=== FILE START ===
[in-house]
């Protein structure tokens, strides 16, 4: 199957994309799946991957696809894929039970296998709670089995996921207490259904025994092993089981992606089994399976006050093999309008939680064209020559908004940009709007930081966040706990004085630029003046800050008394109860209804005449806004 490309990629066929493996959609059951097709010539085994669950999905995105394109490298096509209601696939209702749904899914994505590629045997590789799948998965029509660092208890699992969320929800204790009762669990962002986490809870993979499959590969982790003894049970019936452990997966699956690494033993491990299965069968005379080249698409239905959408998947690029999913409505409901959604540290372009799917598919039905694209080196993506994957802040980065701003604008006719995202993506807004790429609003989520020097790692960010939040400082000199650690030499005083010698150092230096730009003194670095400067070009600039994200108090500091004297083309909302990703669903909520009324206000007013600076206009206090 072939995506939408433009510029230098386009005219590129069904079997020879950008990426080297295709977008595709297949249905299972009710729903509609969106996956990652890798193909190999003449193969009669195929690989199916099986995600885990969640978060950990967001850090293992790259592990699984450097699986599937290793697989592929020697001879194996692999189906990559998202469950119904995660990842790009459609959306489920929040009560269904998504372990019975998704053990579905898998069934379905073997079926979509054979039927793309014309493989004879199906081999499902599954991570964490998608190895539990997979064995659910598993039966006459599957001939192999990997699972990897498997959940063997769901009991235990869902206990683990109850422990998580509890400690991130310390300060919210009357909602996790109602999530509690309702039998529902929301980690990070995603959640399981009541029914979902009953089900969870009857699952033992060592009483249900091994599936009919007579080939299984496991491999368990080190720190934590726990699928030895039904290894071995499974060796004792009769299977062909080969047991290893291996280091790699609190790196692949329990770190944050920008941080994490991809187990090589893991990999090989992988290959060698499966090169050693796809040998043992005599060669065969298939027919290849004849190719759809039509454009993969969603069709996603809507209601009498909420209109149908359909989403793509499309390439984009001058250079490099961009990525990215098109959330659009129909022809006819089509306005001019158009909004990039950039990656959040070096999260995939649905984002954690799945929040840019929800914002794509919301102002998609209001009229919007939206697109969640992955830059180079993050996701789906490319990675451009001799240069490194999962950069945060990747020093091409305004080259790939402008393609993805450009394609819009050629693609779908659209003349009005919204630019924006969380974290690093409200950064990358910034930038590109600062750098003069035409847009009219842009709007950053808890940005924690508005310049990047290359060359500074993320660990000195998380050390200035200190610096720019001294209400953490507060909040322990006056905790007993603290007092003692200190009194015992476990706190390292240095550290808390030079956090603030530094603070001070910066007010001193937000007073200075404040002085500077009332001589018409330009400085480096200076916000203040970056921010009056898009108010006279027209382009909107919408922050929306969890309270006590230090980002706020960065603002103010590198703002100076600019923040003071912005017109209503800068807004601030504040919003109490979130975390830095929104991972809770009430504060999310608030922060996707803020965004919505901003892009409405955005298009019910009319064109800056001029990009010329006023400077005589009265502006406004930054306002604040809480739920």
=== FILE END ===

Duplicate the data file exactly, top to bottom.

[in-house]
């Protein structure tokens, strides 16, 4: 199957994309799946991957696809894929039970296998709670089995996921207490259904025994092993089981992606089994399976006050093999309008939680064209020559908004940009709007930081966040706990004085630029003046800050008394109860209804005449806004 490309990629066929493996959609059951097709010539085994669950999905995105394109490298096509209601696939209702749904899914994505590629045997590789799948998965029509660092208890699992969320929800204790009762669990962002986490809870993979499959590969982790003894049970019936452990997966699956690494033993491990299965069968005379080249698409239905959408998947690029999913409505409901959604540290372009799917598919039905694209080196993506994957802040980065701003604008006719995202993506807004790429609003989520020097790692960010939040400082000199650690030499005083010698150092230096730009003194670095400067070009600039994200108090500091004297083309909302990703669903909520009324206000007013600076206009206090 072939995506939408433009510029230098386009005219590129069904079997020879950008990426080297295709977008595709297949249905299972009710729903509609969106996956990652890798193909190999003449193969009669195929690989199916099986995600885990969640978060950990967001850090293992790259592990699984450097699986599937290793697989592929020697001879194996692999189906990559998202469950119904995660990842790009459609959306489920929040009560269904998504372990019975998704053990579905898998069934379905073997079926979509054979039927793309014309493989004879199906081999499902599954991570964490998608190895539990997979064995659910598993039966006459599957001939192999990997699972990897498997959940063997769901009991235990869902206990683990109850422990998580509890400690991130310390300060919210009357909602996790109602999530509690309702039998529902929301980690990070995603959640399981009541029914979902009953089900969870009857699952033992060592009483249900091994599936009919007579080939299984496991491999368990080190720190934590726990699928030895039904290894071995499974060796004792009769299977062909080969047991290893291996280091790699609190790196692949329990770190944050920008941080994490991809187990090589893991990999090989992988290959060698499966090169050693796809040998043992005599060669065969298939027919290849004849190719759809039509454009993969969603069709996603809507209601009498909420209109149908359909989403793509499309390439984009001058250079490099961009990525990215098109959330659009129909022809006819089509306005001019158009909004990039950039990656959040070096999260995939649905984002954690799945929040840019929800914002794509919301102002998609209001009229919007939206697109969640992955830059180079993050996701789906490319990675451009001799240069490194999962950069945060990747020093091409305004080259790939402008393609993805450009394609819009050629693609779908659209003349009005919204630019924006969380974290690093409200950064990358910034930038590109600062750098003069035409847009009219842009709007950053808890940005924690508005310049990047290359060359500074993320660990000195998380050390200035200190610096720019001294209400953490507060909040322990006056905790007993603290007092003692200190009194015992476990706190390292240095550290808390030079956090603030530094603070001070910066007010001193937000007073200075404040002085500077009332001589018409330009400085480096200076916000203040970056921010009056898009108010006279027209382009909107919408922050929306969890309270006590230090980002706020960065603002103010590198703002100076600019923040003071912005017109209503800068807004601030504040919003109490979130975390830095929104991972809770009430504060999310608030922060996707803020965004919505901003892009409405955005298009019910009319064109800056001029990009010329006023400077005589009265502006406004930054306002604040809480739920």